St. Peter declares, “God shows no partiality.” (Acts 10:34) My homily today will focus on this verse because I am convinced that a misunderstanding of God's impartiality has crippled our evangelization efforts.
God’s impartiality cannot mean that all religions are equal.* St. Peter knows that God singled out the Jews and made them a unique channel of his revelation. Among them he formed a certain Jewish maiden to bear Truth Incarnate. Then Jesus, after choosing the Twelve, identified only one as the rock (petros) on which he would construct his Church.
I doubt that the same rock is now telling us not to worry about doctrine and the sacraments, that Buddhist enlightenment will work just as well! Wouldn't you love to hear Peter's reaction to the current slogan about many roads leading up the single mountain to God? I suspect he would react about the same as when a fishing partner drops his end of the net and lets go a beautiful catch. After all, he heard Jesus say, “No one comes to the Father except through me.” (Jn 14:6) And in the face of persecution, Peter asserted, “There is no other name given to men by which we are to be saved.” (Acts 4:12)
God can hardly be indifferent to the truth or to the means of salvation - but at the same time he is perfectly fair (impartial) toward all his creatures. Reading Peter's speech carefully, we can see that impartiality in two ways. First he has placed in every man’s heart certain clues to his existence and nature. Peter speaks about people like Cornelius who “fear” God and “act uprightly.” (Acts 10:35) Children feel a sense of awe before the mysterious, the supernatural. As we grow older, we often anesthetize those feelings.** Nevertheless, we cannot help appreciate the orator, poet, musician or even the movie producer who stirs up that awe, that reverent fear. Similarly, in spite of our attempts to blur right and wrong, we admire heroism. Those feelings (which are deep, powerful urges or longings) show we have an orientation to God and that we sense some of his qualities: holiness, justice, goodness.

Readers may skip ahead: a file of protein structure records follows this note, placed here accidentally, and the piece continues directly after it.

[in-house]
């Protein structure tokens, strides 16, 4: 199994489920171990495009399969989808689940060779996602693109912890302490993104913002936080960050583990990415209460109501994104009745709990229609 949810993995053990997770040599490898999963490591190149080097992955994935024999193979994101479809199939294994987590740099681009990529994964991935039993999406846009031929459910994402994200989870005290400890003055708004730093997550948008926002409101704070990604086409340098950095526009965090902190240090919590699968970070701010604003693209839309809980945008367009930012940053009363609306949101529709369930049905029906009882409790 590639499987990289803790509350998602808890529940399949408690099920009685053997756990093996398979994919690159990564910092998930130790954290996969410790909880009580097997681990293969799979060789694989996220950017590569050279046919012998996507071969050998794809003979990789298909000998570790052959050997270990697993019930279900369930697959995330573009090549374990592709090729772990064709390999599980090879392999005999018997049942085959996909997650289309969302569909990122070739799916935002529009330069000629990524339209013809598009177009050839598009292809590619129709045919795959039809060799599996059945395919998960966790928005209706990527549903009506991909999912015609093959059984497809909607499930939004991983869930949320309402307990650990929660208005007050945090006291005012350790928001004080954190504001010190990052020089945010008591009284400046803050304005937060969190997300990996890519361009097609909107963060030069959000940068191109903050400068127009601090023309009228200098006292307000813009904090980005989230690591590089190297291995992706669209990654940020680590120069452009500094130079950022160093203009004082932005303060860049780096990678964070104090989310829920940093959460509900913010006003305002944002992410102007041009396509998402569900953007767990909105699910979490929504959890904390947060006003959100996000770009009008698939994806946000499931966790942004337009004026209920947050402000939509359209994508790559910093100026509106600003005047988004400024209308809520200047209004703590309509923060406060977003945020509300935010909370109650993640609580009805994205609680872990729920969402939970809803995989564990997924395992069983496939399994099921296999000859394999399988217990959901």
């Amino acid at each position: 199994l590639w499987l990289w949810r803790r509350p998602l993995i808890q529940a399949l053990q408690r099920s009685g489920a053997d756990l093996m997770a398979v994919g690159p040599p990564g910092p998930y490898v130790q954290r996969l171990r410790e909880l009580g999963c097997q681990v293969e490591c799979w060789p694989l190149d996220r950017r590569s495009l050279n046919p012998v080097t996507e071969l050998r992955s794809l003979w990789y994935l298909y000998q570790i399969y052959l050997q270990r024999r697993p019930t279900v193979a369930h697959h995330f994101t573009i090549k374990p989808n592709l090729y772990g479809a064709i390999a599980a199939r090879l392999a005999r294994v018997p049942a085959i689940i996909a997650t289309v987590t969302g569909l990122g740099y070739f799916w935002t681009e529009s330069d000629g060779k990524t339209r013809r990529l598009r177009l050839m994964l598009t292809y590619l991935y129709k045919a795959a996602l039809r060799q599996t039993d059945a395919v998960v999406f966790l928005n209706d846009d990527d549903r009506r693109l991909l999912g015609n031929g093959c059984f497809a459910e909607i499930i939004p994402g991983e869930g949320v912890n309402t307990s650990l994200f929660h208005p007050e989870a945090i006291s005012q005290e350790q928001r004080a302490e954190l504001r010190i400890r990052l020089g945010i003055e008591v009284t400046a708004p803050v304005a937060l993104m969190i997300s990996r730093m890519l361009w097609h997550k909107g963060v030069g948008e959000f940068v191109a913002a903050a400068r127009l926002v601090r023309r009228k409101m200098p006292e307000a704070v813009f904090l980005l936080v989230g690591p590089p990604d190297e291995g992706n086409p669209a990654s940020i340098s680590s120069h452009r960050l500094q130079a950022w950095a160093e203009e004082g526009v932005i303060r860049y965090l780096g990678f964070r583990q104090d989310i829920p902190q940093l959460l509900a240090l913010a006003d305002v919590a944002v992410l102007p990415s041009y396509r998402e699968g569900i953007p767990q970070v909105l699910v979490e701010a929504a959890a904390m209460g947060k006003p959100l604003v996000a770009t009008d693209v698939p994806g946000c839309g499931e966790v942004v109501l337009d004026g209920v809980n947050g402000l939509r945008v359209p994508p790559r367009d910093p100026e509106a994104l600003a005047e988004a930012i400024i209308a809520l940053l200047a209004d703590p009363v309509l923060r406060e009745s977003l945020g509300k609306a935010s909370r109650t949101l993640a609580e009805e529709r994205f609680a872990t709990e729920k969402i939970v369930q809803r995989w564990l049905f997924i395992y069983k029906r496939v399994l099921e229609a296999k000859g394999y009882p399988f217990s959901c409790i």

Once a person has even the slightest glimmer of who God is, he could never say, “Well, I guess I’m doing pretty good, especially in comparison to all the people around me.” No, he would recognize his total inadequacy before such a Being. The Roman centurion fell at Peter’s feet. (Acts 10:25) How much more before the One who offers forgiveness of sins! (v. 43)
Here we see the second way of God’s impartiality. Peter spoke in Jesus’ name and when he finished, the Holy Spirit came upon his listeners. The apostle then realized that even though they were non-Jews, nothing could stop them from receiving the great sacrament of baptism. (v. 47)
Thus was the first Gentile baptized. Today we take Gentile baptism for granted. What has become remarkable is to baptize a Jewish person. Still, we need to recognize our debt to a military man who feared God and acted rightly. And to Christ’s vicar who saw the implications of God’s impartiality.
*Chesterton noted that for scholars of comparative religion, “Christianity and Buddhism are very much alike, especially Buddhism.” In other words, when most people say religions are essentially the same what they really mean is that all religions are essentially Buddhism! See Comparative Religions: The Uniqueness of Christianity by Peter Kreeft.
**Drugs, alcohol, pornography have that effect because they take one to a liminal world which the user can apparently turn on at will. But they do not bring joy - transcendence - as does fine poetry or music. Rather they deaden and enslave. Even things which are good (learning, family, work) can have that effect if pursued in a disordered way. Jesus reserves his severest words for those who pervert what should be the highest human activity. "Woe to you, scribes and Pharisees, you frauds! You shut the doors of the kingdom of God in men's faces, neither entering yourselves nor admitting those who are trying to enter." (Mt 23:13)
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